SAN FRANCISCO, May 19, 2014 /PRNewswire/ -- San Francisco ranks fifth worldwide, up one place since 2012, among the 30 global cities studied by PwC US in the sixth edition of its Cities of Opportunity report, released today. Rated second among American cities, San Francisco received high marks in intellectual capital, innovation, demographics, liveability and sustainability.
According to the latest study, San Francisco advanced one spot in the intellectual capital and innovation indicator to take third place. Its strong reputation for innovation and entrepreneurship is reflected in its number one ranking in entrepreneurial environment, overtaking Stockholm in that spot, and its second place finish in the 2thinknow Innovation Cities™ index. The city also received high marks in demographics and liveability, ranking the third most desirable place to live — well ahead of other leading U.S. cities in the study including New York, Chicago and Los Angeles. In regards to sustainability, San Francisco excelled in variables including recycled waste, air pollution and public park spaces, ranking just below global environmentally-friendly frontrunners such as Stockholm, Sydney, Berlin and Paris.
The city also improved significantly this year in both cost and economic clout, finishing sixth in cost, an increase of seven places, and seventh in economic clout, a shift up of nine places from 2012. Ranked highly in variables including productivity, purchasing power and financial and business services employment, these marks confirm San Francisco both as a current global economic player and a market for continued financial growth and opportunities.
"San Francisco holds a dominant position as a global capital for business and culture as the city continues to make substantial gains in intellectual capital, innovation, demographics, liveability and sustainability," said Jim Henry, Managing Partner of PwC's San Francisco market. "San Francisco's high ranking for sustainability correlates to our firm's local green initiatives, and its impressive rating in intellectual capital and innovation is no surprise with the explosive growth in funding for emerging companies and the growing influence of technology across all business sectors. We're also pleased that the Bay Area's ratings for safety and the health of our community were the highest among US cities. We believe San Francisco is an exciting and desirable place for young professionals and we look forward to working with local businesses and community members to continue to find ways to attract people and businesses to the high quality of life here in the greater Bay Area."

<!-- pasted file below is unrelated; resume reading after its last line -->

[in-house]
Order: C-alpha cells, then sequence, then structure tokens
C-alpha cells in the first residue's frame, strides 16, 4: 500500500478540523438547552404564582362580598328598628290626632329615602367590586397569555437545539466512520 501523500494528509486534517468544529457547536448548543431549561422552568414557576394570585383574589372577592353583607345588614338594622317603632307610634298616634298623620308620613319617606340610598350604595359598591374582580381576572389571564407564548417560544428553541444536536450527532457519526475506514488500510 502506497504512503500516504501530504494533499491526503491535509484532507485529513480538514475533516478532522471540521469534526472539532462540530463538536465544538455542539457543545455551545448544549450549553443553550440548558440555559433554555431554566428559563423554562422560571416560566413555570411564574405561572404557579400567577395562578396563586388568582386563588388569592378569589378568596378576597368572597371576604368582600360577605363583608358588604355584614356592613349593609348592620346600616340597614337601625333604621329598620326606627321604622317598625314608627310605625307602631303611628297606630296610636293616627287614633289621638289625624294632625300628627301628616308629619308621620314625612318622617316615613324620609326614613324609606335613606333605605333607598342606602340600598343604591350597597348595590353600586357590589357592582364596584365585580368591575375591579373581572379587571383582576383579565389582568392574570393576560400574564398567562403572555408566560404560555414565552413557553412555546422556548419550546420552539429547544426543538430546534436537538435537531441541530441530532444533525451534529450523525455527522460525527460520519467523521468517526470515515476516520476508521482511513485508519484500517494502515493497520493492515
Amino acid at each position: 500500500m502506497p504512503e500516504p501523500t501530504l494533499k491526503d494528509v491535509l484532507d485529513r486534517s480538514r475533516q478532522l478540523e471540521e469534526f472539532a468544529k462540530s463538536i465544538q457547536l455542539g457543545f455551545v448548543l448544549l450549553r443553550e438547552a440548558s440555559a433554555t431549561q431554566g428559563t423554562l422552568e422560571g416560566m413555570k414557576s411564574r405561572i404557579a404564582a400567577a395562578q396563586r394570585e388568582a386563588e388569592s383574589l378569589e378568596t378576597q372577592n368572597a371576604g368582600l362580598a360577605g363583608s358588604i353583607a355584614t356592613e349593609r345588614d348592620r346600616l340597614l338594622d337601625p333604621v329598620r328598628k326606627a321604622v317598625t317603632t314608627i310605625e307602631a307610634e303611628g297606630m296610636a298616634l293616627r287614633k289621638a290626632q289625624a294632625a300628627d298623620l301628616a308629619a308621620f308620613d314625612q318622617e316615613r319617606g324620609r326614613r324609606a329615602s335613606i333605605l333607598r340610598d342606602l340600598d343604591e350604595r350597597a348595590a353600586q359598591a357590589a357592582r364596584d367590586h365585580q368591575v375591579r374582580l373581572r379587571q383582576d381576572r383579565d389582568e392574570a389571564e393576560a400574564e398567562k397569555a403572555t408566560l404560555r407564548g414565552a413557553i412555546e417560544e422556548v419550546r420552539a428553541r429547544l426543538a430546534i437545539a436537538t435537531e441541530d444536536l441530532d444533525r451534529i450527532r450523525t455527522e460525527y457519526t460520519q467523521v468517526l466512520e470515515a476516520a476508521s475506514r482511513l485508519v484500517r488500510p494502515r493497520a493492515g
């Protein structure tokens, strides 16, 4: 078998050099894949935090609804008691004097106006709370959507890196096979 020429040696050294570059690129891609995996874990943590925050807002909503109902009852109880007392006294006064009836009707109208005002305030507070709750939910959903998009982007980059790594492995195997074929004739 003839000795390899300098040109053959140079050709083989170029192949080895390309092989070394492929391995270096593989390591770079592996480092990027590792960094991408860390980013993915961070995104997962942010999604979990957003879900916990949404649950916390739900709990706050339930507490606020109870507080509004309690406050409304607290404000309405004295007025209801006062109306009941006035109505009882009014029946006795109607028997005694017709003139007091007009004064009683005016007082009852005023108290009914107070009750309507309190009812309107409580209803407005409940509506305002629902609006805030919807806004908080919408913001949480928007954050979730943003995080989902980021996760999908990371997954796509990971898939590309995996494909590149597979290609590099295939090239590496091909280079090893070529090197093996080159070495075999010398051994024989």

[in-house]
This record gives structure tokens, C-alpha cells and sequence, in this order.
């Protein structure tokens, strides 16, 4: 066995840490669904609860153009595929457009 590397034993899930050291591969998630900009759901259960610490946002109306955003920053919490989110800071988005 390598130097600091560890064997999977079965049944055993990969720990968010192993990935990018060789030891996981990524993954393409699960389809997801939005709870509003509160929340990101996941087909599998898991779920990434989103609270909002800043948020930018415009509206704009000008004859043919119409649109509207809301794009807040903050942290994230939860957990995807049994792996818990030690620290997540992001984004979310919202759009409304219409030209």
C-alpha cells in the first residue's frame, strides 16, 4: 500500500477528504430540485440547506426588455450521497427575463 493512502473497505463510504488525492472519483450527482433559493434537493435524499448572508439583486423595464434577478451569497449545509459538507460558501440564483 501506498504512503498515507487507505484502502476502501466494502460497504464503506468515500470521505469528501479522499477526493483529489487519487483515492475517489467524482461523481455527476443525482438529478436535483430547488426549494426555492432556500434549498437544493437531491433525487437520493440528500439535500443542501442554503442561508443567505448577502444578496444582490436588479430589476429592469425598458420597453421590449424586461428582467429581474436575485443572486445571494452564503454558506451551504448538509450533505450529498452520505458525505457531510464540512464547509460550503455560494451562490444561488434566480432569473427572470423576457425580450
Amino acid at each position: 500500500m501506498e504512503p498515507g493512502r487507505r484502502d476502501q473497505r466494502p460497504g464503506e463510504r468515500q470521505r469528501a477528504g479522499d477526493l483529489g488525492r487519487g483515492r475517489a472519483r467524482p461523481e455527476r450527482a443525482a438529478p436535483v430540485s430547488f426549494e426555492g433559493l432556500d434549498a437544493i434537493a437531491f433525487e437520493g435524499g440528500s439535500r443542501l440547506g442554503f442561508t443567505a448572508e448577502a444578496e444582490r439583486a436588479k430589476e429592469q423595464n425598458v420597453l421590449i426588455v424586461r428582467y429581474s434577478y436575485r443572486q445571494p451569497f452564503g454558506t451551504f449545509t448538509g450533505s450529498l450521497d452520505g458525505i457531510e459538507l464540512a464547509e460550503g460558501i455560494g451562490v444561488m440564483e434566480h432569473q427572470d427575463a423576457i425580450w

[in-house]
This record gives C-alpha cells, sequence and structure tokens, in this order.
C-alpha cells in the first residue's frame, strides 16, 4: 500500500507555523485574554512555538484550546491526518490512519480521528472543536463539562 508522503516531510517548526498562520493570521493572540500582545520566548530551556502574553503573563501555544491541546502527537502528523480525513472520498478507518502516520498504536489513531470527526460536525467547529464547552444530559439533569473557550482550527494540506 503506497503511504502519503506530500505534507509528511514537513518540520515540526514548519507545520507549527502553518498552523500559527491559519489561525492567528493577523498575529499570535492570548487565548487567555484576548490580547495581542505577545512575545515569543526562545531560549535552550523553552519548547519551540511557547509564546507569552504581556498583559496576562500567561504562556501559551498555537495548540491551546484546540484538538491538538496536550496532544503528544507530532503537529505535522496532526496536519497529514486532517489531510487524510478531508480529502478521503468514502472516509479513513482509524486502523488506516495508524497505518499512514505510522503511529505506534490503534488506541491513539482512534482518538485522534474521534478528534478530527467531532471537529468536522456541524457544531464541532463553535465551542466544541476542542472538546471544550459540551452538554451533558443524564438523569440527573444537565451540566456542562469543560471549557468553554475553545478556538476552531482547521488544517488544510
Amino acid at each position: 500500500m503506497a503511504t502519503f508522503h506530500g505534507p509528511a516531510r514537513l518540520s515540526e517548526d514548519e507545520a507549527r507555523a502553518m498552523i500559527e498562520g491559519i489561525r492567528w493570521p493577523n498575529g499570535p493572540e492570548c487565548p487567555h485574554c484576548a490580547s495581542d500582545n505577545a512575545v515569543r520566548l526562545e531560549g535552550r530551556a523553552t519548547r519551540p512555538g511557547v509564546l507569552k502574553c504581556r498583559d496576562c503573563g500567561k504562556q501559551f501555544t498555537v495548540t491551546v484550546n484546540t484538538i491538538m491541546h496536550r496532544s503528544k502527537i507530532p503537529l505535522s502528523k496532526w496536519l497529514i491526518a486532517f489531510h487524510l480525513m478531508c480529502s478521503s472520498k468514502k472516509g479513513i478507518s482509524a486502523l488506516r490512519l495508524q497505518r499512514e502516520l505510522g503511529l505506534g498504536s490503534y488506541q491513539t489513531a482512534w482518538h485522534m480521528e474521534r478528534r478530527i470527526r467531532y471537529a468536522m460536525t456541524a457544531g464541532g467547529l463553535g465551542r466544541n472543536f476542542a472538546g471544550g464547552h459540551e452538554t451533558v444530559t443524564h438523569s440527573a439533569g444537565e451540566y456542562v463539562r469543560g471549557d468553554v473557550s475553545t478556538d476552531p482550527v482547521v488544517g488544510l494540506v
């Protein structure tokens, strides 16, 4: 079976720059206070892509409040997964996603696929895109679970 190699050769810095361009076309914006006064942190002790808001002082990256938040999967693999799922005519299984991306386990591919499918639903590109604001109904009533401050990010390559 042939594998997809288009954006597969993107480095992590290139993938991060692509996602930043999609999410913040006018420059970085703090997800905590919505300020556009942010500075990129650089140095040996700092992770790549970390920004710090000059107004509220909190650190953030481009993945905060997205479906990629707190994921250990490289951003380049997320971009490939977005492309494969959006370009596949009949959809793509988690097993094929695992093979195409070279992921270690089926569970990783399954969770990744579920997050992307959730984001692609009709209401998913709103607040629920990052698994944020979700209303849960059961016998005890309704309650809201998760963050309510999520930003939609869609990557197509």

The Cities of Opportunity key indicators and top three cities within each are:
- Intellectual capital and innovation: Paris, London, San Francisco
- Technology readiness: London and Seoul (tied for first place), Stockholm
- City gateway: London, Beijing, Singapore
- Transportation and infrastructure: Singapore, Toronto, Buenos Aires and Seoul (tied for third)
- Health, safety and security: Stockholm, Sydney and Toronto (tied for second)
- Sustainability and the natural environment: Stockholm and Sydney (tied for first), Paris and Berlin (tied for third)
- Demographics and liveability: Sydney, London, San Francisco
- Economic clout: London, Beijing, New York
- Ease of doing business: Singapore, Hong Kong, New York
- Cost: Los Angeles, Chicago, Johannesburg
The full report is available at http://www.pwc.com/cities. The site also features in-depth video interviews with leaders including Bob Moritz, PwC's US Chairman and Senior Partner, Erik Brynjolfsson of MIT's center for digital business, and Ulla Hamilton, Deputy Mayor of Stockholm for entrepreneurism.
Cities of Opportunity 6: We, the urban people
In June, PwC will release Cities of Opportunity 6: We, the urban people, which will include findings from a global survey of 15,000 PwC professional staff—comprised of an average of 20 percent of staff in each of the 30 cities. The study, which was used to enrich the data of the main Cities of Opportunity 6 report, will provide an in-depth look at demographics and quality of urban life, including responses on commuting, urban priorities, likelihood of remaining in the city, preferences for relocation, and spending patterns, among other revealing points.
Cities of Opportunity is based on publicly available data, using three main sources: global multilateral development organizations such as the World Bank and the International Monetary Fund; national statistics organizations, such as National Statistics in the UK and the Census Bureau in the US; and commercial data providers. The data was collected during the third and fourth quarters of 2013. Besides adding Jakarta, Nairobi, and Rio de Janeiro to the study, PwC also replaced Abu Dhabi with Dubai, which brought the study to 30 cities total, the largest to date. The scoring methodology was developed to facilitate transparency and simplicity for readers, as well as comparability across cities.
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SOURCE PwC US